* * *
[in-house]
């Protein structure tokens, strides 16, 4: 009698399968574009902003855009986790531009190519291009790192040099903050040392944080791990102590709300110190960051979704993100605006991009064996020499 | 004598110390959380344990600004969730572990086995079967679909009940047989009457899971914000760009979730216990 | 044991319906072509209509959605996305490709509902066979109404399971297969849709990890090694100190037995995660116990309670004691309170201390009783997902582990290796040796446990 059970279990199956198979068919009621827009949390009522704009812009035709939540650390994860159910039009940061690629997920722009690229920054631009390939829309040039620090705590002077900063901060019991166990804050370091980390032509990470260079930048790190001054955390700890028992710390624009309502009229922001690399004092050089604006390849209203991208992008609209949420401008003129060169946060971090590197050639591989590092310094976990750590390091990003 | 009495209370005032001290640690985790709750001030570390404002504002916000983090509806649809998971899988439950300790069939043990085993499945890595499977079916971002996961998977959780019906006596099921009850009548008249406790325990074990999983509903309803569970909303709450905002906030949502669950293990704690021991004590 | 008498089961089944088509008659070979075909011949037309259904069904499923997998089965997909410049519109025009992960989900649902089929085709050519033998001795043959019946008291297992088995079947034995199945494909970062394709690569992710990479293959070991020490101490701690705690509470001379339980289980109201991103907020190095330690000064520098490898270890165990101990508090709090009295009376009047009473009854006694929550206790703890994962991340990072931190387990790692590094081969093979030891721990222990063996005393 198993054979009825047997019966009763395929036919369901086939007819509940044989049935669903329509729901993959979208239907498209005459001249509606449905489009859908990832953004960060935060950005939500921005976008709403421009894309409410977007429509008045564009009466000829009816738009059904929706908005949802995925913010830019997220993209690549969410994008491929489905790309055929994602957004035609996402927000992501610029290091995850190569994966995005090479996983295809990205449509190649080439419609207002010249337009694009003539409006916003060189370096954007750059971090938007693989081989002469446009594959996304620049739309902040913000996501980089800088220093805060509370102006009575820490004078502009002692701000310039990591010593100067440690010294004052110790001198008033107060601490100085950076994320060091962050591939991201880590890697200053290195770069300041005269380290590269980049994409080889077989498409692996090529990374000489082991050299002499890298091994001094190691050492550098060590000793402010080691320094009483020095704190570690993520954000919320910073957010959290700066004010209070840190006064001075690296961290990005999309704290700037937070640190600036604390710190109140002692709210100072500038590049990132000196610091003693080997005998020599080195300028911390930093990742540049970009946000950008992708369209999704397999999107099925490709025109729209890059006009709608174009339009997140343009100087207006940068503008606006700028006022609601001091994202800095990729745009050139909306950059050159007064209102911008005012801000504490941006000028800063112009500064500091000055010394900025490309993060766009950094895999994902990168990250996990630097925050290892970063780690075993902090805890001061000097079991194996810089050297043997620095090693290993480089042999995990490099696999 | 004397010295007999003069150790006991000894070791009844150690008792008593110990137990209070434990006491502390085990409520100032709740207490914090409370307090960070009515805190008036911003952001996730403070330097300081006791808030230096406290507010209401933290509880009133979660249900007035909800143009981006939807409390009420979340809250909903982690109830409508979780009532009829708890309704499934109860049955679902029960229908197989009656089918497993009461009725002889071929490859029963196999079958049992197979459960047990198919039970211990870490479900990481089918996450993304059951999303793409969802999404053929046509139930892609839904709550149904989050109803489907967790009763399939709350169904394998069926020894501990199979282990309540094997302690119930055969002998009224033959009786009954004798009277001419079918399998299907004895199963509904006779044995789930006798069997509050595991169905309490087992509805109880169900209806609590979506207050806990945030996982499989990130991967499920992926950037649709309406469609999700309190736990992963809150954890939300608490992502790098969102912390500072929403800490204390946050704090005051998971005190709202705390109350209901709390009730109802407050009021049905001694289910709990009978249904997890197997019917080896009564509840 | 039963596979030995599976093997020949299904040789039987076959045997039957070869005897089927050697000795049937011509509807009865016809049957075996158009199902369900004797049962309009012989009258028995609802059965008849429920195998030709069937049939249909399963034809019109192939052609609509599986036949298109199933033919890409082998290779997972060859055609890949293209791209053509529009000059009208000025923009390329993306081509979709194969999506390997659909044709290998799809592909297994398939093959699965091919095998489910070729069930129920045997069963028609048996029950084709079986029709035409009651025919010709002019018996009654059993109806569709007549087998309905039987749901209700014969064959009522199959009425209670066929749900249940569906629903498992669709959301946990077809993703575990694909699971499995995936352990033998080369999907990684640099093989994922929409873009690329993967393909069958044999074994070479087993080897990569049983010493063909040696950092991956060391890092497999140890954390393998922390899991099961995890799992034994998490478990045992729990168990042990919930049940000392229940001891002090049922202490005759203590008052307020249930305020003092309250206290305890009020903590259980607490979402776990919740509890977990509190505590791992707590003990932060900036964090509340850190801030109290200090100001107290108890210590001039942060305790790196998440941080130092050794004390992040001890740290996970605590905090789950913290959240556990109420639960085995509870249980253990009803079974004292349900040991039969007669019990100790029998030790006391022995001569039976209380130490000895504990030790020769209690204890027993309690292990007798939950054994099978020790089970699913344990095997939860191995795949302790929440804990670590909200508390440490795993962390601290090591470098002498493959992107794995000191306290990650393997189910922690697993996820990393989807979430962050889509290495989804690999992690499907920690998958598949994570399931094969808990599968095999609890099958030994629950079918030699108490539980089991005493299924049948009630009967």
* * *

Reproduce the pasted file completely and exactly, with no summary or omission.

[in-house]
């Protein structure tokens, strides 16, 4: 009698399968574009902003855009986790531009190519291009790192040099903050040392944080791990102590709300110190960051979704993100605006991009064996020499 | 004598110390959380344990600004969730572990086995079967679909009940047989009457899971914000760009979730216990 | 044991319906072509209509959605996305490709509902066979109404399971297969849709990890090694100190037995995660116990309670004691309170201390009783997902582990290796040796446990 059970279990199956198979068919009621827009949390009522704009812009035709939540650390994860159910039009940061690629997920722009690229920054631009390939829309040039620090705590002077900063901060019991166990804050370091980390032509990470260079930048790190001054955390700890028992710390624009309502009229922001690399004092050089604006390849209203991208992008609209949420401008003129060169946060971090590197050639591989590092310094976990750590390091990003 | 009495209370005032001290640690985790709750001030570390404002504002916000983090509806649809998971899988439950300790069939043990085993499945890595499977079916971002996961998977959780019906006596099921009850009548008249406790325990074990999983509903309803569970909303709450905002906030949502669950293990704690021991004590 | 008498089961089944088509008659070979075909011949037309259904069904499923997998089965997909410049519109025009992960989900649902089929085709050519033998001795043959019946008291297992088995079947034995199945494909970062394709690569992710990479293959070991020490101490701690705690509470001379339980289980109201991103907020190095330690000064520098490898270890165990101990508090709090009295009376009047009473009854006694929550206790703890994962991340990072931190387990790692590094081969093979030891721990222990063996005393 198993054979009825047997019966009763395929036919369901086939007819509940044989049935669903329509729901993959979208239907498209005459001249509606449905489009859908990832953004960060935060950005939500921005976008709403421009894309409410977007429509008045564009009466000829009816738009059904929706908005949802995925913010830019997220993209690549969410994008491929489905790309055929994602957004035609996402927000992501610029290091995850190569994966995005090479996983295809990205449509190649080439419609207002010249337009694009003539409006916003060189370096954007750059971090938007693989081989002469446009594959996304620049739309902040913000996501980089800088220093805060509370102006009575820490004078502009002692701000310039990591010593100067440690010294004052110790001198008033107060601490100085950076994320060091962050591939991201880590890697200053290195770069300041005269380290590269980049994409080889077989498409692996090529990374000489082991050299002499890298091994001094190691050492550098060590000793402010080691320094009483020095704190570690993520954000919320910073957010959290700066004010209070840190006064001075690296961290990005999309704290700037937070640190600036604390710190109140002692709210100072500038590049990132000196610091003693080997005998020599080195300028911390930093990742540049970009946000950008992708369209999704397999999107099925490709025109729209890059006009709608174009339009997140343009100087207006940068503008606006700028006022609601001091994202800095990729745009050139909306950059050159007064209102911008005012801000504490941006000028800063112009500064500091000055010394900025490309993060766009950094895999994902990168990250996990630097925050290892970063780690075993902090805890001061000097079991194996810089050297043997620095090693290993480089042999995990490099696999 | 004397010295007999003069150790006991000894070791009844150690008792008593110990137990209070434990006491502390085990409520100032709740207490914090409370307090960070009515805190008036911003952001996730403070330097300081006791808030230096406290507010209401933290509880009133979660249900007035909800143009981006939807409390009420979340809250909903982690109830409508979780009532009829708890309704499934109860049955679902029960229908197989009656089918497993009461009725002889071929490859029963196999079958049992197979459960047990198919039970211990870490479900990481089918996450993304059951999303793409969802999404053929046509139930892609839904709550149904989050109803489907967790009763399939709350169904394998069926020894501990199979282990309540094997302690119930055969002998009224033959009786009954004798009277001419079918399998299907004895199963509904006779044995789930006798069997509050595991169905309490087992509805109880169900209806609590979506207050806990945030996982499989990130991967499920992926950037649709309406469609999700309190736990992963809150954890939300608490992502790098969102912390500072929403800490204390946050704090005051998971005190709202705390109350209901709390009730109802407050009021049905001694289910709990009978249904997890197997019917080896009564509840 | 039963596979030995599976093997020949299904040789039987076959045997039957070869005897089927050697000795049937011509509807009865016809049957075996158009199902369900004797049962309009012989009258028995609802059965008849429920195998030709069937049939249909399963034809019109192939052609609509599986036949298109199933033919890409082998290779997972060859055609890949293209791209053509529009000059009208000025923009390329993306081509979709194969999506390997659909044709290998799809592909297994398939093959699965091919095998489910070729069930129920045997069963028609048996029950084709079986029709035409009651025919010709002019018996009654059993109806569709007549087998309905039987749901209700014969064959009522199959009425209670066929749900249940569906629903498992669709959301946990077809993703575990694909699971499995995936352990033998080369999907990684640099093989994922929409873009690329993967393909069958044999074994070479087993080897990569049983010493063909040696950092991956060391890092497999140890954390393998922390899991099961995890799992034994998490478990045992729990168990042990919930049940000392229940001891002090049922202490005759203590008052307020249930305020003092309250206290305890009020903590259980607490979402776990919740509890977990509190505590791992707590003990932060900036964090509340850190801030109290200090100001107290108890210590001039942060305790790196998440941080130092050794004390992040001890740290996970605590905090789950913290959240556990109420639960085995509870249980253990009803079974004292349900040991039969007669019990100790029998030790006391022995001569039976209380130490000895504990030790020769209690204890027993309690292990007798939950054994099978020790089970699913344990095997939860191995795949302790929440804990670590909200508390440490795993962390601290090591470098002498493959992107794995000191306290990650393997189910922690697993996820990393989807979430962050889509290495989804690999992690499907920690998958598949994570399931094969808990599968095999609890099958030994629950079918030699108490539980089991005493299924049948009630009967």